Because I had an ABI due to medical negligence, I or a family member should have contacted a lawyer immediately. However, in my case, no one took that step on my behalf. I was not fully aware of my own life altering injuries. Because the doctors/hospital were not forthcoming with my condition or the causes, and because others repeatedly told me "I was lucky to be alive!" or worse, "You look fine! "; I was hesitant to contact a lawyer. My husband is also a TBI Survivor and was incapable of supporting me emotionally/mentally. By the time I fully realized how much I had lost and found the confidence to contact a lawyer, I had missed the deadline to file suit by two weeks! We are now struggling financially as neither of us are able to work. We are both on SSDI but because my husband draws a small pension we do not qualify for Medicaid or any other services. It is incredibly difficult to understand why we cannot qualify for a desperately needed personal care assistant because my husband worked hard and managed to retire early after his brain injury. It has been suggested that he should divorce me so that I can qualify for the benefits I need. Ridiculous!

Mar 13th, 2015 4:18pm

Just wanted to say ty from a person that is recovering from tramatic brain injury ty so much someone who know how we feel

Jan 24th, 2015 9:25pm

Very well written story. It will be beneficial to anybody who employs it, including me. Keep doing what you are doing. Looking forward to more posts.

Oct 19th, 2013 4:45am

This information should be printed out and as soon as someone sustains a brain injury, the family should be told. Having survived a severe TBI August, 1997, it is in my opinion that an attorney is the best way to go...there are specific TBI attorneys now. You have included that information. In 1997, When I was hurt, there was nothing out there. I was hit by an uninsured motorist that was slapped on the wrist and fined $200...I was in a coma at 27yrs. of age and my family had to make all my decisions for me. It was 14yrs after my accident that I was approved for SSDI. What you say is true about the retroactive rules, which was a blessing. However, that doesn't last, especially in todays economy. It is by faith that I make it. Somehow the Lord always comes through for me now.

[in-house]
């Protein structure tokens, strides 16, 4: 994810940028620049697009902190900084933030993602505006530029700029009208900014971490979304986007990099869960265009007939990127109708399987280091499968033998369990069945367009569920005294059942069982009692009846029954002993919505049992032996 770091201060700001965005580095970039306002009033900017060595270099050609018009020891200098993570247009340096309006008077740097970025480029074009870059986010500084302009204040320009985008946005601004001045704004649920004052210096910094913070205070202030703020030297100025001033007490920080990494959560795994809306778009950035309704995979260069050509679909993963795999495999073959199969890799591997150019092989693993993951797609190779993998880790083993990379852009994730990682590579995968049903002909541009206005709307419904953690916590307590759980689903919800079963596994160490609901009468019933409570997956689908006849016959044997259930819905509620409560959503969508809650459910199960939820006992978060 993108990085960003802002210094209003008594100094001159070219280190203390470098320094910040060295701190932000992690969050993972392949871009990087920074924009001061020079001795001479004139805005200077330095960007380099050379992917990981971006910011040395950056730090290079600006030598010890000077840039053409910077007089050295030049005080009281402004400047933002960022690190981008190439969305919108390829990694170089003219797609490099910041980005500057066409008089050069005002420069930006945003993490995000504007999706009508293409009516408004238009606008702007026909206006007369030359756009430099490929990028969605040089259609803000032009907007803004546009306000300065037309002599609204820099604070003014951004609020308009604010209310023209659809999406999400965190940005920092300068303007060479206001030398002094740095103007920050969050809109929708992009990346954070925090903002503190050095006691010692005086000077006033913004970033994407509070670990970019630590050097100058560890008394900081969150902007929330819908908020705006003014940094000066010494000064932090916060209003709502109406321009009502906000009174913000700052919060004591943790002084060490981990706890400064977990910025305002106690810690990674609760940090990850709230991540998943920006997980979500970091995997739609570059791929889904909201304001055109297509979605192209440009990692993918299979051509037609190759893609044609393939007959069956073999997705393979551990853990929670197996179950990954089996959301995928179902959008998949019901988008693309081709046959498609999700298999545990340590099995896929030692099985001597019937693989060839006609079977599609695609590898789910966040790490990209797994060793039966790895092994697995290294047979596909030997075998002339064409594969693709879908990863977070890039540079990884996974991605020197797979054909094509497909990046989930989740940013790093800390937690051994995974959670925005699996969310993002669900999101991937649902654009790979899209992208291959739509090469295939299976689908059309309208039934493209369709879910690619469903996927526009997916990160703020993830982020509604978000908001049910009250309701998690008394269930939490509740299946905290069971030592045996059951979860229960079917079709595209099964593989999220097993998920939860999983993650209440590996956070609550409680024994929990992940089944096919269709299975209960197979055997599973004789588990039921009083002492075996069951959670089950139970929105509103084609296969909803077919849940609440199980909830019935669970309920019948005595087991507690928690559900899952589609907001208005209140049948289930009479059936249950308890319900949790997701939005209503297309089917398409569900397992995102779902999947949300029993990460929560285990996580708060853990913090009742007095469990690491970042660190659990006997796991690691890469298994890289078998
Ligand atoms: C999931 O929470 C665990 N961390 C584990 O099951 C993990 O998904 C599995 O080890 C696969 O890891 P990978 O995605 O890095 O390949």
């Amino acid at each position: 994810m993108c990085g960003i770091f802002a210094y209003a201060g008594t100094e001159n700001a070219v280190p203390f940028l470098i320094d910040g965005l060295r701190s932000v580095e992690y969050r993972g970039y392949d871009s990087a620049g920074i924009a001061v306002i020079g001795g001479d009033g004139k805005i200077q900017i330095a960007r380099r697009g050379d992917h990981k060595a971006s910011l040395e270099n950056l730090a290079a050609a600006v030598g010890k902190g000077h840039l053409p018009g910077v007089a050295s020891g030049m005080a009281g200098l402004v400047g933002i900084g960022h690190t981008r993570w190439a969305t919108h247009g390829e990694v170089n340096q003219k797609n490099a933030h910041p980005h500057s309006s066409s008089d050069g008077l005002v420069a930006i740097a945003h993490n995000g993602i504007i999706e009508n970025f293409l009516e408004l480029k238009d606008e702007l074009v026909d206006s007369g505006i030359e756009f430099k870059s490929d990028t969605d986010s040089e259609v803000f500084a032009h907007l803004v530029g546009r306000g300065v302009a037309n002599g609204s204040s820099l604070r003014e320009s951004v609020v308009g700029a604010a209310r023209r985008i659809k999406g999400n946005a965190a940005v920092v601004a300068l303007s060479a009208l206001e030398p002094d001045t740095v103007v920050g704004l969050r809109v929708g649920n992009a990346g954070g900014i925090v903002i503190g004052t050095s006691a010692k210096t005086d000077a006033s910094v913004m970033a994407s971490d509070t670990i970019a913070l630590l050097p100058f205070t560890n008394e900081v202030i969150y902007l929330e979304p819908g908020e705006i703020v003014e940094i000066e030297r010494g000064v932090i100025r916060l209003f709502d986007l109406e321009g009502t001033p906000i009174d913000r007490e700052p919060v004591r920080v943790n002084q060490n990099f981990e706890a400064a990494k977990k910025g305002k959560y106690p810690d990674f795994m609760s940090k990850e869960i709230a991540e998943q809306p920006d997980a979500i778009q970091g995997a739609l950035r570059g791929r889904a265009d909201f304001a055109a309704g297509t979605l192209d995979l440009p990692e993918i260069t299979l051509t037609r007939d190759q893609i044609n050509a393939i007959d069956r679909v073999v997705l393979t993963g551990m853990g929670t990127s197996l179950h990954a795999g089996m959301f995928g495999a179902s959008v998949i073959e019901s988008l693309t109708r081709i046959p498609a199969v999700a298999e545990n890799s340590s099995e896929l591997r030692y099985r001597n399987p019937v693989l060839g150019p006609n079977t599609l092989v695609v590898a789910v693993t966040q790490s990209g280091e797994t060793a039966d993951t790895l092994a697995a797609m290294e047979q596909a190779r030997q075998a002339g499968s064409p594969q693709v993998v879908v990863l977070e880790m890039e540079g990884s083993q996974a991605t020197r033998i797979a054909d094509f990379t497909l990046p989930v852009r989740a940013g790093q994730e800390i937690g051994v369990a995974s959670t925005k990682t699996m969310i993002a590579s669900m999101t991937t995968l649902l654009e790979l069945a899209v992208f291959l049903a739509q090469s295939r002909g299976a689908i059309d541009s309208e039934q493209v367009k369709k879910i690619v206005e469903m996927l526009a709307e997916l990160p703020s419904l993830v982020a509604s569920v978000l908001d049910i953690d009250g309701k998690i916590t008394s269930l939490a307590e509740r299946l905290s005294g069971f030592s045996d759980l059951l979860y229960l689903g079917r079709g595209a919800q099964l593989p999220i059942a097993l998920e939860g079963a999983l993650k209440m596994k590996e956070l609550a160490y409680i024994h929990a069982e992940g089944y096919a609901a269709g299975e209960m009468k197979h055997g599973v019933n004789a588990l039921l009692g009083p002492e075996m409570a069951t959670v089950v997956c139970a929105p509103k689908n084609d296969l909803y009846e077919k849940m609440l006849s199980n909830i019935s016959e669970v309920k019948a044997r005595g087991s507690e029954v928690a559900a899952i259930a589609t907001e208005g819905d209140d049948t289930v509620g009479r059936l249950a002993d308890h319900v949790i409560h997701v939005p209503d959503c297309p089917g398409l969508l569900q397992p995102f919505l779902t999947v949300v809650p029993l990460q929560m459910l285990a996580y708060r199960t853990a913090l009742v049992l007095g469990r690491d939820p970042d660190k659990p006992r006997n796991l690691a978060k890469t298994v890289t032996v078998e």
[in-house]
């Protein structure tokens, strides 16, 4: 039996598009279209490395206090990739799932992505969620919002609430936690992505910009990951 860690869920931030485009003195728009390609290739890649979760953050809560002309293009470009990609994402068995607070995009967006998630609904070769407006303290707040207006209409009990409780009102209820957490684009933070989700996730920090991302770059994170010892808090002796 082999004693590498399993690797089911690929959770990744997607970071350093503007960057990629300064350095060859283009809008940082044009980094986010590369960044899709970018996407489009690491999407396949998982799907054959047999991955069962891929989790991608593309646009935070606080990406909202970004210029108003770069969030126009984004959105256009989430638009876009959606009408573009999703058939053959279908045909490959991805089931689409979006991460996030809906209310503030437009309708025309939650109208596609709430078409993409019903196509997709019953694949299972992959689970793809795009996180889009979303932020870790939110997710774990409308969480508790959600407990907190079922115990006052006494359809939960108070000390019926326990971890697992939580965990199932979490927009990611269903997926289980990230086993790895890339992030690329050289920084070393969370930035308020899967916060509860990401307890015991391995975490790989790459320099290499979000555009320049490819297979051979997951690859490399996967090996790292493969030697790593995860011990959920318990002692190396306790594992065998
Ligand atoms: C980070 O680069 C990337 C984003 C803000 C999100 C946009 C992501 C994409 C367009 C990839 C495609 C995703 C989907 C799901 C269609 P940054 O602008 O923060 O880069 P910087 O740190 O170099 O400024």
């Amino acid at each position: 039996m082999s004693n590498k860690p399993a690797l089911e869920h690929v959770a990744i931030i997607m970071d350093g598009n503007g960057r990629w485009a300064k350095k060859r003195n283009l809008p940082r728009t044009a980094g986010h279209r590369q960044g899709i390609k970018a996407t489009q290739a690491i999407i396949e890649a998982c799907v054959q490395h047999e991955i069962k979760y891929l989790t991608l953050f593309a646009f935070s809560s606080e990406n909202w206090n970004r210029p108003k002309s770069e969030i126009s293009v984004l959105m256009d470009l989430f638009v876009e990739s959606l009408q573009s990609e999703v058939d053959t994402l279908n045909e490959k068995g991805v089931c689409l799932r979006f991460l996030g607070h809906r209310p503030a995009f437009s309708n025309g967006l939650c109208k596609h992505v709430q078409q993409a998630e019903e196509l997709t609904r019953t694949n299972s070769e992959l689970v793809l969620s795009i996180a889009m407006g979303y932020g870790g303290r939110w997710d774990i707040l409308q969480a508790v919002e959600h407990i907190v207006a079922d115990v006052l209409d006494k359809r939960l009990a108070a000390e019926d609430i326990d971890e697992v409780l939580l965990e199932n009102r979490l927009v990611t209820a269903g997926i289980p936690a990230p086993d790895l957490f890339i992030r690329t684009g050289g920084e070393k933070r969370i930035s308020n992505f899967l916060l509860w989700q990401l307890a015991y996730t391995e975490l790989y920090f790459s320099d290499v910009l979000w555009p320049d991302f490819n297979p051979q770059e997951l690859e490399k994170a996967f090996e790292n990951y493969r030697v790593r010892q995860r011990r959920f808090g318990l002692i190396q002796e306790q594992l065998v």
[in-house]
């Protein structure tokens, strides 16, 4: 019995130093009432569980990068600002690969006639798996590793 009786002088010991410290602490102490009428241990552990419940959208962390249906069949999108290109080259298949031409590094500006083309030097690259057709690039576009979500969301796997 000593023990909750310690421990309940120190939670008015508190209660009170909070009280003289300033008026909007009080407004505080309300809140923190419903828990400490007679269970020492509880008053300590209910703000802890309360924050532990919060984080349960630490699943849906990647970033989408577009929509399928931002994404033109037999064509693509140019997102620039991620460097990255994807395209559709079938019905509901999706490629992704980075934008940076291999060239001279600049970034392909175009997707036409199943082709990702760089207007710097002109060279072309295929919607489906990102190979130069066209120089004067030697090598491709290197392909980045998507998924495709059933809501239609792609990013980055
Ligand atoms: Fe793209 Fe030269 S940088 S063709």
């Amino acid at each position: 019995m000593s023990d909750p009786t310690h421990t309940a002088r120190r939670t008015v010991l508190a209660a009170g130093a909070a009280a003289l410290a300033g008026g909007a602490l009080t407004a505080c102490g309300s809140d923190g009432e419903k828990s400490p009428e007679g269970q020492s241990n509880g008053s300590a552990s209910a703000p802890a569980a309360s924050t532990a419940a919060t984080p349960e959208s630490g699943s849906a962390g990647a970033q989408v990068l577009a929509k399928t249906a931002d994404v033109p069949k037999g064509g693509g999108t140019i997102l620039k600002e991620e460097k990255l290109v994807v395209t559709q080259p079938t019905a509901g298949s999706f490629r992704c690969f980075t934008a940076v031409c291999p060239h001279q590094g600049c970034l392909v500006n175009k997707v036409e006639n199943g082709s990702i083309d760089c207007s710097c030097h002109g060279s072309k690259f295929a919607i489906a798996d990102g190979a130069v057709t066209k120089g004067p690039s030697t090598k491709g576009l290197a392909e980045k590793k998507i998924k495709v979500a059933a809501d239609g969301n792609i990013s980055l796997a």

Aug 9th, 2013 1:21pm

I was hit by a car before US Navy service in Dec. 1999 and never recieved proper care due to "No-Fault" papers. I was forced into a trauma center mental health ward or two months back in 2002 which never gave me an income. I finally had to contact the Navy in 2008 referring me to a Vet Center. Now they are bullying me around because I am not originally from VT. I should be able to sue someone. Why did this kid never even lose his license and I have permanent brain damage? They closed the stupid hospital down because they were incompetant (Mary McClellan/Dr. Pitt).

Jan 27th, 2012 5:33pm

This book has been the most helpful to me since my husband\\\'s injury in June, 2011. One issue we are facing that is quite disturbing is in the area of underinsured motorist coverage. The girl who hit my husband was not insured and the owner of the car had limited liability insurance ($15,000). This is where UIM coverage is supposed to help. However, some medical insurance companies have the right to subrogate against UIM coverage and ours is one of them. We are in a situation of having to fight for money we paid premiums for - against an insurance company we paid premiums to. It is mind-boggling. I think this book cautions that a TBI can bankrupt some families - when I read that just a couple of weeks post-injury, I thought, \\\"Well, that won\\\'t be us - we\\\'ve planned for such a time as this.\\\" Guess what? This incident just may bankrupt us, and all because the insurance industry has a strong lobby in Washington. We need that UIM coverage to get my husband the rehabilitation that he needs and yet we may never see a dime of it. Check your policies and make sure this disaster doesn\\\'t happen to you.

Jan 9th, 2012 6:58pm